Elastic Search: Add search to your website


Onboard your data

Elastic Search Quick Start

In this 3 video Quick Start series, you'll learn about Elastic Search: modern, natural search experiences with pretuned relevance for your apps and websites. See how quickly you can get set up, ingest data, discover the search interface, and analyze and tune a search engine for your needs. Topics include what is Elastic Search, indexing data into Elastic Enterprise Search, and analyzing and refining search.

Create an Elastic Cloud account

Get started with a 14-day trial. Once you go to cloud.elastic.co and create an account, follow the steps below to learn how to launch your first Elastic stack in any one of our 50+ supported regions globally.

If you click on Edit setting you can choose a cloud provider, including Google Cloud, Microsoft Azure, or AWS. Once you select your cloud provider you’ll be able to select the relevant region. Next, you have the option to choose between a few different hardware profiles so you can better customize the deployment to suit your needs. Plus, the latest version of Elastic has already been preselected for you.

For this particular use case, you’ll need a 4GB RAM instance. To create that, select Advanced settings, then scroll to the bottom to the Enterprise Search instance at the bottom, and select the drop down to increase the Size per zone to 4GB RAM prior to creating your deployment. After completing this you can select Create deployment.

While your deployment is being created, you'll be given a username and password. Be sure to copy or download this as you'll need it when you install your integrations.

Ingest data with the Elastic Web Crawler

Now that you've created your deployment it's time to get data into Elastic. Let's do this by using Elastic's Web Crawler. First, you'll select the tile, Add search to my website.

Next, select Start on the flywheel that appears.

To set up the Web crawler, check out this guided tour or follow the instructions below:

Now create an index. For the purpose of this guide I’m going to ingest blogs across elastic.co

Once you give your index a name select Create index. Next, you'll Validate Domain and then Add domain.

After you add the domain in the lower right you'll select Edit so you can add a subdomain if needed.

Next, you'll select Crawl rules and add your crawl rules as seen below.*

*Because the page you want to crawl will have pages linked to it you should add the additional rules to disallow those links and all any others.

Connect to your databases with Elasticsearch

Another option you have is to add content from your database. For this, you'll select Use a connector as the ingestion method.

Next you'll select MongoDB and enter the information gathered above in the configuration of the MongoDB connector. Be sure to set the 'Direct connection' to 'false', unless there is a reason to force reads against a specific named host (Refer MongoDB connection guide for details).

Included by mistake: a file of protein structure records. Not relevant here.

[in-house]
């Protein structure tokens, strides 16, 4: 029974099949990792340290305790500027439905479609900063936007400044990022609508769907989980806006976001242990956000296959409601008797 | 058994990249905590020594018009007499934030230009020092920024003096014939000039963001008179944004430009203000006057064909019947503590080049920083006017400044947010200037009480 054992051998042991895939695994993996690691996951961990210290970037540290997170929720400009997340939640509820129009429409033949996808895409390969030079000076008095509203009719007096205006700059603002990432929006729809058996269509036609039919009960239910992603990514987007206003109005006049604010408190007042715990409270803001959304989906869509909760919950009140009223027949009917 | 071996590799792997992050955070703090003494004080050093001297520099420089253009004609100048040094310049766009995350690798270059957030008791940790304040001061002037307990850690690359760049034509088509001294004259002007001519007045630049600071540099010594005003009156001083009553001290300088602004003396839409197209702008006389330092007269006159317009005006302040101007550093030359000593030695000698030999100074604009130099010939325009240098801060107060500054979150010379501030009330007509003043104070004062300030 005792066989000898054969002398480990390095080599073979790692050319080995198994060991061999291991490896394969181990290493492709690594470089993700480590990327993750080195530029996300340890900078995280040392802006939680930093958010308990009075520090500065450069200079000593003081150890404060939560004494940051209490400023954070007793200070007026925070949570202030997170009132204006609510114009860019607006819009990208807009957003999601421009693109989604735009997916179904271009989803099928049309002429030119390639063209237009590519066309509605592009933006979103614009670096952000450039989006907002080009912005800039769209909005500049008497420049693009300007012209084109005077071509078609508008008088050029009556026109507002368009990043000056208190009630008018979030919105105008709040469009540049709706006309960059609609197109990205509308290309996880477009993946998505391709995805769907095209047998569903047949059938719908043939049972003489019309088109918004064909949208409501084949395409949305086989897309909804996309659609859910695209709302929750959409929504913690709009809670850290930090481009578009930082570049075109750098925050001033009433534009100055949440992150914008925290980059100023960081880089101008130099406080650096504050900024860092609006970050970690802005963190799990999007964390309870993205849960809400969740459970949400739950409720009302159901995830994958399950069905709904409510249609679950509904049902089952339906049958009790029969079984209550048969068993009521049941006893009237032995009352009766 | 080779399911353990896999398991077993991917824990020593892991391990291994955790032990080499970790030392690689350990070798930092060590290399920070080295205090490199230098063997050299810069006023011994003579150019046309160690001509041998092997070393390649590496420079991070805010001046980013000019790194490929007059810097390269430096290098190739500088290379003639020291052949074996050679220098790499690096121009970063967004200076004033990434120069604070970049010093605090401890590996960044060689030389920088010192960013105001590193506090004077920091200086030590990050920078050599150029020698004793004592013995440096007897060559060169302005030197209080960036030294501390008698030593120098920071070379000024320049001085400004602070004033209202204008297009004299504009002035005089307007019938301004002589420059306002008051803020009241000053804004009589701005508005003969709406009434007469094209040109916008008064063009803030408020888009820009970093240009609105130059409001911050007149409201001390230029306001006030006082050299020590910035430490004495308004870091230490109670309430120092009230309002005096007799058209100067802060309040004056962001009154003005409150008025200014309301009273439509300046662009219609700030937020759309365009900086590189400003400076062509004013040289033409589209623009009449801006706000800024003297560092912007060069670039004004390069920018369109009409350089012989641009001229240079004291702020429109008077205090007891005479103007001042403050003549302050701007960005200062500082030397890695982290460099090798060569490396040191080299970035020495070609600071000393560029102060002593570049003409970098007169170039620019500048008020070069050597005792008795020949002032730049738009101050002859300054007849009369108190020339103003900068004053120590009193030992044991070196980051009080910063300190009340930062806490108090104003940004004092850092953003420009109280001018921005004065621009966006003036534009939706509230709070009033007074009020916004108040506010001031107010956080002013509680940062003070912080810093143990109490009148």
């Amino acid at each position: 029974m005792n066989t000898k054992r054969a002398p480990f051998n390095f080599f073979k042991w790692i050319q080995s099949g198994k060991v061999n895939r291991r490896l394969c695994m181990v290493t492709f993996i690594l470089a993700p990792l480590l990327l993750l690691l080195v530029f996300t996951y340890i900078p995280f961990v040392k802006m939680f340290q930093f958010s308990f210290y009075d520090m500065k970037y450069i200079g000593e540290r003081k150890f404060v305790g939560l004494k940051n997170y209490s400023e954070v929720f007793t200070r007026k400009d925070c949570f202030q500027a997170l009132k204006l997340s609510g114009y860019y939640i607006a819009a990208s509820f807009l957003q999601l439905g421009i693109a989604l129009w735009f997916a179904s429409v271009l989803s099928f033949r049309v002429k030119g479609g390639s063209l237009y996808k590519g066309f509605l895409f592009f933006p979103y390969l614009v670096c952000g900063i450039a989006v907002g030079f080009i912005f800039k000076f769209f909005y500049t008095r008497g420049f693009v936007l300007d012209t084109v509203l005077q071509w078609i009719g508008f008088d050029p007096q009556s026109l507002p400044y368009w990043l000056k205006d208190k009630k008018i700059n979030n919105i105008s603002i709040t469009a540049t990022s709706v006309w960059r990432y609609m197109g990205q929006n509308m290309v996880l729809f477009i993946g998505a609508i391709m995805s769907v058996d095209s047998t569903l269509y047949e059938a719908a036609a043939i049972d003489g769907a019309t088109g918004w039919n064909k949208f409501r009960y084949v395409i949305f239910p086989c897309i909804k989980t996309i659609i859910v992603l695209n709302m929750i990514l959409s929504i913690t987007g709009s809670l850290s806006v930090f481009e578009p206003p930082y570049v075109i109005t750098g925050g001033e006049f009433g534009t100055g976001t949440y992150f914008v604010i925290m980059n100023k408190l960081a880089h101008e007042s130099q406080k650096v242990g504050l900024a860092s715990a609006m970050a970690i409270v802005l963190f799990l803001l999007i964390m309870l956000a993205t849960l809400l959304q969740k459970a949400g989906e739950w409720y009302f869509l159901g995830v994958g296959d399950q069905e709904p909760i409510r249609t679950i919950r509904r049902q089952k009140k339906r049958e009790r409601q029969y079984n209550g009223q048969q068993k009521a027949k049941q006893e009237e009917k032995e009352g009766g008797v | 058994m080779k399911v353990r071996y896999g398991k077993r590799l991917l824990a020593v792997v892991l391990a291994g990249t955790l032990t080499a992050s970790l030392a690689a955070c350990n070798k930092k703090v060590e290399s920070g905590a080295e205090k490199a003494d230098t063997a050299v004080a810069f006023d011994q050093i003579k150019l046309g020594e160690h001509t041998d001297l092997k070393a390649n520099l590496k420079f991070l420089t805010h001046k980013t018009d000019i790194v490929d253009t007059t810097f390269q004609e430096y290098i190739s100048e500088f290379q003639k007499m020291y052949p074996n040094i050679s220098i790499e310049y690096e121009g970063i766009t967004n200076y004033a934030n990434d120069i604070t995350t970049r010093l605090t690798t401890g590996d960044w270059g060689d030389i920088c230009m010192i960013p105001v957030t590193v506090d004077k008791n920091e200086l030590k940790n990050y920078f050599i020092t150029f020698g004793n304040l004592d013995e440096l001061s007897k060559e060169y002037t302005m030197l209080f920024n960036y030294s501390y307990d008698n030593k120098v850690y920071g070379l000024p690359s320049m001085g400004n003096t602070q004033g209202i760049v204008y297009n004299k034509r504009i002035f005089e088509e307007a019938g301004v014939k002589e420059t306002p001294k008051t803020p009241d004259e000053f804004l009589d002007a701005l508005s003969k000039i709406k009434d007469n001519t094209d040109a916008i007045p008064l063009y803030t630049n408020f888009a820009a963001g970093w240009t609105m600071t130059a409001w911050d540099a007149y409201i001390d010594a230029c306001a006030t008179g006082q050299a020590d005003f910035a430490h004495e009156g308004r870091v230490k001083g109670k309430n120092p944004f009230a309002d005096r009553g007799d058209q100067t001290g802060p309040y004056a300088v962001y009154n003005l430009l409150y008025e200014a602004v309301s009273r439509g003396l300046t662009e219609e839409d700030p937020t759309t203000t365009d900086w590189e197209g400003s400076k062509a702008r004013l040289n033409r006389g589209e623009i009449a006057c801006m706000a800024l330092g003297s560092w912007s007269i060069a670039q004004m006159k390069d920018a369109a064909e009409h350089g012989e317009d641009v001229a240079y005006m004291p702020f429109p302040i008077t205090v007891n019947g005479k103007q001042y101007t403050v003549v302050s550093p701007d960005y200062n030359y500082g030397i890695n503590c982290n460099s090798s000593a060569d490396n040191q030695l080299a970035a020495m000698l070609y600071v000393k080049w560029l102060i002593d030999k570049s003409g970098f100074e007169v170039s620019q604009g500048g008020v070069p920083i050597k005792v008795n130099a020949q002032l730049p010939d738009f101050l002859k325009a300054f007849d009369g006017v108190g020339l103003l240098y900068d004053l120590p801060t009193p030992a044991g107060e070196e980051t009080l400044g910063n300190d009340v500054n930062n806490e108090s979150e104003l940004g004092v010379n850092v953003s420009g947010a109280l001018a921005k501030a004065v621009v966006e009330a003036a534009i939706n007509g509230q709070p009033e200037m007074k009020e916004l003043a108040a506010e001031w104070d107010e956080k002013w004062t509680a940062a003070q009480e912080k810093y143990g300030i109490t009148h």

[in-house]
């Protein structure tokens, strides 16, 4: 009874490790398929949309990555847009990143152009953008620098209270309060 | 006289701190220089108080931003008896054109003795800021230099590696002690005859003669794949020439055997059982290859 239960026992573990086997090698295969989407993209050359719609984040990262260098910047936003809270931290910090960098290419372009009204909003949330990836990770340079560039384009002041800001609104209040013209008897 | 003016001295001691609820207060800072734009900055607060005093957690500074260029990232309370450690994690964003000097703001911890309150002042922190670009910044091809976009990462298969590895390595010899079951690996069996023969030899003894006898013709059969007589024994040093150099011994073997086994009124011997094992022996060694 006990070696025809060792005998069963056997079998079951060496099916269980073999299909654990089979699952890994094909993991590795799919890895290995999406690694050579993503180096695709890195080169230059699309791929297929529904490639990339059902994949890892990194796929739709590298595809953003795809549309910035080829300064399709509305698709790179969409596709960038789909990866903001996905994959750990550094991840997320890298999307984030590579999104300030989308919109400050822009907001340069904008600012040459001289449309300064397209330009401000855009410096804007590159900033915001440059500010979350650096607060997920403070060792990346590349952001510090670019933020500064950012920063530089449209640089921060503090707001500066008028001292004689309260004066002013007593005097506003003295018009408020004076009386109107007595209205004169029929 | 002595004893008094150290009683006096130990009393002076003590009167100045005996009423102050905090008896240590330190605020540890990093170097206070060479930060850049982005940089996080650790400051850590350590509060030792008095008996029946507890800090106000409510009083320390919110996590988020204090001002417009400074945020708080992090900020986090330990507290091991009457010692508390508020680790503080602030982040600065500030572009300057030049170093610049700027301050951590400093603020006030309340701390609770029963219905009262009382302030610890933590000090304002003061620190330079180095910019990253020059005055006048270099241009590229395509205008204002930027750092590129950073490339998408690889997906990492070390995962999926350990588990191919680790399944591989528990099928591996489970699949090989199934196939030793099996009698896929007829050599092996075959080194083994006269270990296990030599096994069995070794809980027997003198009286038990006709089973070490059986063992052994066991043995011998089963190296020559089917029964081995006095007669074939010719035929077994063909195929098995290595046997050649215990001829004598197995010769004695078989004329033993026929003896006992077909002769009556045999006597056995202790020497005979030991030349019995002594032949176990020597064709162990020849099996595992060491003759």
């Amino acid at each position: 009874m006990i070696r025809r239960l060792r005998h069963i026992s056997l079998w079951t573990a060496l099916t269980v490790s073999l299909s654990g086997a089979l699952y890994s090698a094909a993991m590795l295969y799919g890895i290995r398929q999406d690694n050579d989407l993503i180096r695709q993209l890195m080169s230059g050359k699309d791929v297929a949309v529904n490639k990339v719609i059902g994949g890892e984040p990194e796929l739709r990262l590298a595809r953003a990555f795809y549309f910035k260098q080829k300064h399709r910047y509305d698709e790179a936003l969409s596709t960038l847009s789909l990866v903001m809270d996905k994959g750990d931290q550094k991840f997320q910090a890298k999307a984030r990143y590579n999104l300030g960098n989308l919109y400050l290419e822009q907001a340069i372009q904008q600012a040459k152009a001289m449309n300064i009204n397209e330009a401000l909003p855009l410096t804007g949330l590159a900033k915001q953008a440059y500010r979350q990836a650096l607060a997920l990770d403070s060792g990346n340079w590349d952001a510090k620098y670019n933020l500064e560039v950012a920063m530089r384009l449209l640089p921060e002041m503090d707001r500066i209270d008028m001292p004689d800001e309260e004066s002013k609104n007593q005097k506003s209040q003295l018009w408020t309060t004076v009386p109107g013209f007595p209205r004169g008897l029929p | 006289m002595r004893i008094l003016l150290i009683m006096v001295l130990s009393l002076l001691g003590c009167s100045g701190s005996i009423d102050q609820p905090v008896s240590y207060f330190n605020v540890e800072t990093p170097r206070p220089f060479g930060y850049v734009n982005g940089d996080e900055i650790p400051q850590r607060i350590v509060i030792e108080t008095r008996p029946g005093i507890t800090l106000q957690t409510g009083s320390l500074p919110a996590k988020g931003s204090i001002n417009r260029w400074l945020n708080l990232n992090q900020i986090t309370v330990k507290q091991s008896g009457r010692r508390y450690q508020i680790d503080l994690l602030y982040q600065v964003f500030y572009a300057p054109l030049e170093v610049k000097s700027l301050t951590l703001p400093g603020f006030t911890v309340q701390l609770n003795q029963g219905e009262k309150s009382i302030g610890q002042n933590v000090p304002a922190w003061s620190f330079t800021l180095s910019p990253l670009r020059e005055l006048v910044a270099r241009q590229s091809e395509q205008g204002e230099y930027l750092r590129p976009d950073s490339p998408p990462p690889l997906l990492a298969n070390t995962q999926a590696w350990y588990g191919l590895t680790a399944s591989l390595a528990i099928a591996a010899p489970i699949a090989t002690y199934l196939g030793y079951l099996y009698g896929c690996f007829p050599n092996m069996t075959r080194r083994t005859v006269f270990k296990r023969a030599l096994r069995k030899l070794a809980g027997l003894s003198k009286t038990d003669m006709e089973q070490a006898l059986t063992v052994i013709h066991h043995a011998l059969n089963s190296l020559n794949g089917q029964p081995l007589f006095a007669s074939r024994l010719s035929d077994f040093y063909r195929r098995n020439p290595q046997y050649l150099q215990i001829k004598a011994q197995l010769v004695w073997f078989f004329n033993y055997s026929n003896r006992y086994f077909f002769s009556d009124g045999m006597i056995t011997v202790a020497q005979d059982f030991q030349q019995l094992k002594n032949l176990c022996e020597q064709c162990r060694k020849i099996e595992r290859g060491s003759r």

After you've entered your information select the Scheduling tab to set the database synchronization schedule you prefer for your use case. After configuring the scheduling options, click Sync complete the process.

Working with Elasticsearch

Leverage Vector Search for building search experiences

Are you considering using vector search as part of your search experience? Elastic has two forms of vector search: "dense" (aka, kNN vector search) and "sparse" such as Elastic's Learned Sparse Encoder (ELSER).

Sparse vector search is the simpler option to get started with. Elastic offers an out-of-the-box model, the Learned Sparse Encoder model, for semantic search. This model outperforms on a variety of datasets, such as financial data, weather records, question-answer pairs, among others. The model is built to provide great relevance across domains, without the need for additional fine tuning.

Check out this interactive demo to see how search results are more relevant when you test Elastic's Learned Sparse Encoder model against Elastic's textual BM25 algorithm.

In addition, Elastic also supports kNN vectors to implement similarity search on unstructured data beyond text, such as videos, images, and audio.

The advantage of semantic search and vector search is that these technologies allow customers to use intuitive language in their search queries. For example, if you wanted to search for workplace guidelines on a second income, you could search for “side hustle”, which is not a term you're likely to see in a formal HR document.

For getting started with building a semantic search experience using vector search, check out this step-by-step guide.

Next steps

Thanks for taking the time to connect your databases to Elasticsearch with Elastic Cloud. As you begin your journey with Elastic, understand some operational, security, and data components you should manage as a user when you deploy across your environment.